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-   -   Some puzzles require guessing (http://www.logic-puzzles.org/forum/showthread.php?t=94)

gavin71 04-22-2010 04:37 PM

Some puzzles require guessing
I have found that almost all of the puzzles with low completion rates (less than 30%) require guessing. That is, the clues are insufficient to solve the puzzle. This month, I'm going for 100% completion, so I keep guessing until I get them done, but it's annoying. Here's one example.


I looked for a similar thread and didn't see one.

DebDimples 04-22-2010 06:21 PM

Dear Gavin71,

I copied your link and it went to the successful completion page, no puzzle or clue information.

I have only found one or two puzzles that I felt the need to guess as the clues weren't leading me to the correct solution, but feel that I probably just missed something along the way. Occassionally, you have to use deductive reasoning (the same person in two clues using the same day or other criteria indicates that person is or is not that criteria!)

An option you can try is to print the screen with the grid and clues, log out and work it on paper. Your time will still be low, but sometimes it helps to walk away and work it out on paper. Another option is to not start puzzles with the lowest success rate %, just keep clicking NEW GAME until you find statistics you feel comfortable with.

I hope this helps you. Remember that the more puzzles you do, the better you get!

Laura 04-23-2010 12:13 AM

That's good advice. Another thing I've found is that when it looks like the clues are insufficient, what helps to solve is looking harder at the "later / earlier" or "more / less" clues.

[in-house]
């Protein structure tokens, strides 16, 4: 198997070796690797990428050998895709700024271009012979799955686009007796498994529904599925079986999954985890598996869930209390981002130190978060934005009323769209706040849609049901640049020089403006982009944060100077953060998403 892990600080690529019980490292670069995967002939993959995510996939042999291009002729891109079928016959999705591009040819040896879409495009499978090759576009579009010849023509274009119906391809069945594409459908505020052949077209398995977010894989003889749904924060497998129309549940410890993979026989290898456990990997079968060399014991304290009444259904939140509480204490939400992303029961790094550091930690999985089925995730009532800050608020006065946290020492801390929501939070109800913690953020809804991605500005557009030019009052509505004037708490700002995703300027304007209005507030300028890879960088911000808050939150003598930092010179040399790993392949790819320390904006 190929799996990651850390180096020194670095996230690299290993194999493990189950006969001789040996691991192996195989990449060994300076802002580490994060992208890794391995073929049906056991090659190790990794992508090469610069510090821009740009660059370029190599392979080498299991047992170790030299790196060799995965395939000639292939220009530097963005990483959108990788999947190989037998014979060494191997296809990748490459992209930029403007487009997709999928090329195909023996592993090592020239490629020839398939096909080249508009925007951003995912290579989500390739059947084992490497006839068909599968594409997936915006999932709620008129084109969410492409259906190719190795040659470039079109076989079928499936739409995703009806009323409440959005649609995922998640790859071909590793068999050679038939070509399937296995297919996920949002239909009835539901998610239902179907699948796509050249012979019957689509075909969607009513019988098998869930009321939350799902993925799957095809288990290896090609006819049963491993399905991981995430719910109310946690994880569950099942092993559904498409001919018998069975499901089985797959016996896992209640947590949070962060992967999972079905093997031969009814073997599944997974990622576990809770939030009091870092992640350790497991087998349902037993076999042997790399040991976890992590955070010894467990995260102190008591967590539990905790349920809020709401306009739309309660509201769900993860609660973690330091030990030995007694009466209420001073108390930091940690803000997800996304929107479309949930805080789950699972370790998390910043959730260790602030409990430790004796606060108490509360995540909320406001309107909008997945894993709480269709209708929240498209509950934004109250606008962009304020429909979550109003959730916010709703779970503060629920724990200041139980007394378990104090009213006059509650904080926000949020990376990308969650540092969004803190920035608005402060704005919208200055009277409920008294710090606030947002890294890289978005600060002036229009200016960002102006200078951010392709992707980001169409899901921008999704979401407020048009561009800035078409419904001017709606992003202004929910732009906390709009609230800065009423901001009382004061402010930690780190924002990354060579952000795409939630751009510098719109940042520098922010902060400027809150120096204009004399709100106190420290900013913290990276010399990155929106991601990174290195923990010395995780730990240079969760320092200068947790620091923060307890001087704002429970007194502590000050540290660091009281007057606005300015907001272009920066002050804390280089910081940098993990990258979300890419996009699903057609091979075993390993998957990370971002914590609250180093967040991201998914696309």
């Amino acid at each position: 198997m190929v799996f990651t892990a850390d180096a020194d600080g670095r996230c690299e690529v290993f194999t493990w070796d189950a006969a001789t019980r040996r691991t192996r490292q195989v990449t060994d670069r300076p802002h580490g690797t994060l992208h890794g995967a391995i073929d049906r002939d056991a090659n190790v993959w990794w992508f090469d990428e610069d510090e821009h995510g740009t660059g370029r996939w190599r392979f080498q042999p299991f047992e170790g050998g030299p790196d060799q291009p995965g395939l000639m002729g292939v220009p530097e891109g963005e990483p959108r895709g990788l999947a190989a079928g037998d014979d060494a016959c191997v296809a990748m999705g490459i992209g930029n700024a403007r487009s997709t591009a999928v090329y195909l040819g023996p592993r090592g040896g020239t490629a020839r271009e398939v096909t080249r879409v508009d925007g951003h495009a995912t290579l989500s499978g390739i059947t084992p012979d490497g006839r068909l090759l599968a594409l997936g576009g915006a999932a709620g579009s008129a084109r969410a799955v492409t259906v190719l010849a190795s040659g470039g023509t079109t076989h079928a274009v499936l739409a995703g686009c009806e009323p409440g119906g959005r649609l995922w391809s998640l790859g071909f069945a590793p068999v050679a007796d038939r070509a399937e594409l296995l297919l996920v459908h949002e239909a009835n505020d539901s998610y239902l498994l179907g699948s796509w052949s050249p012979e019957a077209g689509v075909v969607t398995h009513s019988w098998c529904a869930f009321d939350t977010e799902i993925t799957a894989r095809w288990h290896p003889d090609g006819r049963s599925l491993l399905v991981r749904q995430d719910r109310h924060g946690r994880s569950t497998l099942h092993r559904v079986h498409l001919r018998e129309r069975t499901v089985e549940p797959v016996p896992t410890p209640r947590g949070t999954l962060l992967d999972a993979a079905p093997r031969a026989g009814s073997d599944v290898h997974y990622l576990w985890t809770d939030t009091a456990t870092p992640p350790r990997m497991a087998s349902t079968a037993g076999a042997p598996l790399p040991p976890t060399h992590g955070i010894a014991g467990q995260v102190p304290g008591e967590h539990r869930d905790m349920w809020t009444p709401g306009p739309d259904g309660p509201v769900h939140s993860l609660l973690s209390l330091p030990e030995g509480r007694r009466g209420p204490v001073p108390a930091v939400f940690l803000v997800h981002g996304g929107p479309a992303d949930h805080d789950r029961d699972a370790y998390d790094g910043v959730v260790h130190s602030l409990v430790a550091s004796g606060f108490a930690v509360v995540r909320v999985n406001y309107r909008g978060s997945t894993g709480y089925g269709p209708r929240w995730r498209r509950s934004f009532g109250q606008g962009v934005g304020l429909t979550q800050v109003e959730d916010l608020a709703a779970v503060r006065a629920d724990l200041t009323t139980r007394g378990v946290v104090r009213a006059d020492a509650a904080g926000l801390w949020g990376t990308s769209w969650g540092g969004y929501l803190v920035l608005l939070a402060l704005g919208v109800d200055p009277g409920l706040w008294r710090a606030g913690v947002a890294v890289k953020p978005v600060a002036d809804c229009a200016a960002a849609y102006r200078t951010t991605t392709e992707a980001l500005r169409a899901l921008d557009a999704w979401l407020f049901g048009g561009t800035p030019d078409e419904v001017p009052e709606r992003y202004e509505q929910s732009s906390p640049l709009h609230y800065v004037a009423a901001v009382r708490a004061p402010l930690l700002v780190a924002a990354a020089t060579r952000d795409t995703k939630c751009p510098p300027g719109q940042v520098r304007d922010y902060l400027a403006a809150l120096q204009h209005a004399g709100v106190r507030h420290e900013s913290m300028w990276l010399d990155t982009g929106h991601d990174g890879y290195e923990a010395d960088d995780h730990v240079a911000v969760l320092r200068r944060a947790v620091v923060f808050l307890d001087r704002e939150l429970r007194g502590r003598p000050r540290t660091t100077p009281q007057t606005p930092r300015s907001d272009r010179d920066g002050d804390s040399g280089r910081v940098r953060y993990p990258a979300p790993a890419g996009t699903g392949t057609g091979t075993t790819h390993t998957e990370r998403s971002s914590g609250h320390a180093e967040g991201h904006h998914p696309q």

Also, when I've gotten stuck many times what helps is looking at the "five people are" clues. Each of the 5 should take up one row of the grid. Look across the rows that are missing a circle and see if one of the 5 will fit there.

Each puzzle actually has enough clues for solving if you can recognize them. Hope this helps.


demeester 05-30-2010 11:53 AM

Look across clues, too. If "A" arrived before "B", you put a cross in the "A" is not "B" section of the grid. Then you later deduce that "C" arrived after "B" and you put a cross in the "B" vs "C" part. Don't forget that means that "A" is not "C" as well...

ext0032 06-01-2010 11:49 PM

reductio ad absurdum
I have found that some of the more difficult problems can be solved by a guessing of sorts.

1) Use clues provided to solve as much of the puzzle as possible.
2) Make a guess.
3) Complete the puzzle using what you can deduce from your assumption.
4) If you run into a contradiction (i.e. Sarah owns Bermuda and Key West) then you know that you have guessed incorrectly. Go back and resume the puzzle from the point where you guessed - this time making the opposite choice.
5) If you do not find a contradiction then you guessed correctly.

The key here - like what the other responses have indicated - is that there is enough information in the clues. Getting this information just requires more creative methods.

demeester 08-10-2010 01:40 PM

The problem with that is remembering where you were when you made the guess, without an undo it takes a lot to ensure you remember which X and O are after the point when you guessed!

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